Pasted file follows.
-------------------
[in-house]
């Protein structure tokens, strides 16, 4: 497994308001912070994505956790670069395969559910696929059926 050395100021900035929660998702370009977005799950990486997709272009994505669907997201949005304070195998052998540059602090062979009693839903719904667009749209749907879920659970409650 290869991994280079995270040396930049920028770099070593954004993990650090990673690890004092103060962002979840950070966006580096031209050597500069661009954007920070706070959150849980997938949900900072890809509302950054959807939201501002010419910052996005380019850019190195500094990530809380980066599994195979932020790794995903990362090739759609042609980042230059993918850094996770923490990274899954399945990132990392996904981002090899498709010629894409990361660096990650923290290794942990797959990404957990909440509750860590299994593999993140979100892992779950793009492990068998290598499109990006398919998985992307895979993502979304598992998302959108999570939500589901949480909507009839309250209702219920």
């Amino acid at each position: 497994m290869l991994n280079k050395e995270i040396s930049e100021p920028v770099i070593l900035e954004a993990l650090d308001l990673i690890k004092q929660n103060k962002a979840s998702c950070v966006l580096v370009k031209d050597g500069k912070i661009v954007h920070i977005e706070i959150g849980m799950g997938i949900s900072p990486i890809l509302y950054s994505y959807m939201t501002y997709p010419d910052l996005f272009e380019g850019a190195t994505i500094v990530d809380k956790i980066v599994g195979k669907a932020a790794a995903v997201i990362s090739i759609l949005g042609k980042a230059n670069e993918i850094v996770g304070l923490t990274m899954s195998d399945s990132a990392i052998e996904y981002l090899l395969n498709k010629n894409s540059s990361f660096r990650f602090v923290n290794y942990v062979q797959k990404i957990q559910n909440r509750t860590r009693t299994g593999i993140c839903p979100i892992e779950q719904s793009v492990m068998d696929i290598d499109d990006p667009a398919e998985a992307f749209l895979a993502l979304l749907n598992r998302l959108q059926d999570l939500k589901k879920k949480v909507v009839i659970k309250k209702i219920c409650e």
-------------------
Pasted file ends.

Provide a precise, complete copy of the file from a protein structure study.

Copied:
[in-house]
């Protein structure tokens, strides 16, 4: 497994308001912070994505956790670069395969559910696929059926 050395100021900035929660998702370009977005799950990486997709272009994505669907997201949005304070195998052998540059602090062979009693839903719904667009749209749907879920659970409650 290869991994280079995270040396930049920028770099070593954004993990650090990673690890004092103060962002979840950070966006580096031209050597500069661009954007920070706070959150849980997938949900900072890809509302950054959807939201501002010419910052996005380019850019190195500094990530809380980066599994195979932020790794995903990362090739759609042609980042230059993918850094996770923490990274899954399945990132990392996904981002090899498709010629894409990361660096990650923290290794942990797959990404957990909440509750860590299994593999993140979100892992779950793009492990068998290598499109990006398919998985992307895979993502979304598992998302959108999570939500589901949480909507009839309250209702219920």
């Amino acid at each position: 497994m290869l991994n280079k050395e995270i040396s930049e100021p920028v770099i070593l900035e954004a993990l650090d308001l990673i690890k004092q929660n103060k962002a979840s998702c950070v966006l580096v370009k031209d050597g500069k912070i661009v954007h920070i977005e706070i959150g849980m799950g997938i949900s900072p990486i890809l509302y950054s994505y959807m939201t501002y997709p010419d910052l996005f272009e380019g850019a190195t994505i500094v990530d809380k956790i980066v599994g195979k669907a932020a790794a995903v997201i990362s090739i759609l949005g042609k980042a230059n670069e993918i850094v996770g304070l923490t990274m899954s195998d399945s990132a990392i052998e996904y981002l090899l395969n498709k010629n894409s540059s990361f660096r990650f602090v923290n290794y942990v062979q797959k990404i957990q559910n909440r509750t860590r009693t299994g593999i993140c839903p979100i892992e779950q719904s793009v492990m068998d696929i290598d499109d990006p667009a398919e998985a992307f749209l895979a993502l979304l749907n598992r998302l959108q059926d999570l939500k589901k879920k949480v909507v009839i659970k309250k209702i219920c409650e």